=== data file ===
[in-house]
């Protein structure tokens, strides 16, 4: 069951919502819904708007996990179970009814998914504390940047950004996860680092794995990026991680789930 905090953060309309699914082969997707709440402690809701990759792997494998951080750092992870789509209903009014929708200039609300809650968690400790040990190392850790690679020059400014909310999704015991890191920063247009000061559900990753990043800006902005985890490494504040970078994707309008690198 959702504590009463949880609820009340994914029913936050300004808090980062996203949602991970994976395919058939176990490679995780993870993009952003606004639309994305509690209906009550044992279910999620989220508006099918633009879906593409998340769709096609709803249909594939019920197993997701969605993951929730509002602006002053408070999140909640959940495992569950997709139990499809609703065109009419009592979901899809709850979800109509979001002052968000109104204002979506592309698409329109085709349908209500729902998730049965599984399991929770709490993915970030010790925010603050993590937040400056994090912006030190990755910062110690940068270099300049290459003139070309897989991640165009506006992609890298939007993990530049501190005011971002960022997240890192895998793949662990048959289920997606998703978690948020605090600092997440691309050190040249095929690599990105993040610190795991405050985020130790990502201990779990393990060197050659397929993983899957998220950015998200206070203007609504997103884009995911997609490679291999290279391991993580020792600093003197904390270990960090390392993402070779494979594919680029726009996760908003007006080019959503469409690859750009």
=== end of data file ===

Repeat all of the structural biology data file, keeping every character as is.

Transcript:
[in-house]
């Protein structure tokens, strides 16, 4: 069951919502819904708007996990179970009814998914504390940047950004996860680092794995990026991680789930 905090953060309309699914082969997707709440402690809701990759792997494998951080750092992870789509209903009014929708200039609300809650968690400790040990190392850790690679020059400014909310999704015991890191920063247009000061559900990753990043800006902005985890490494504040970078994707309008690198 959702504590009463949880609820009340994914029913936050300004808090980062996203949602991970994976395919058939176990490679995780993870993009952003606004639309994305509690209906009550044992279910999620989220508006099918633009879906593409998340769709096609709803249909594939019920197993997701969605993951929730509002602006002053408070999140909640959940495992569950997709139990499809609703065109009419009592979901899809709850979800109509979001002052968000109104204002979506592309698409329109085709349908209500729902998730049965599984399991929770709490993915970030010790925010603050993590937040400056994090912006030190990755910062110690940068270099300049290459003139070309897989991640165009506006992609890298939007993990530049501190005011971002960022997240890192895998793949662990048959289920997606998703978690948020605090600092997440691309050190040249095929690599990105993040610190795991405050985020130790990502201990779990393990060197050659397929993983899957998220950015998200206070203007609504997103884009995911997609490679291999290279391991993580020792600093003197904390270990960090390392993402070779494979594919680029726009996760908003007006080019959503469409690859750009």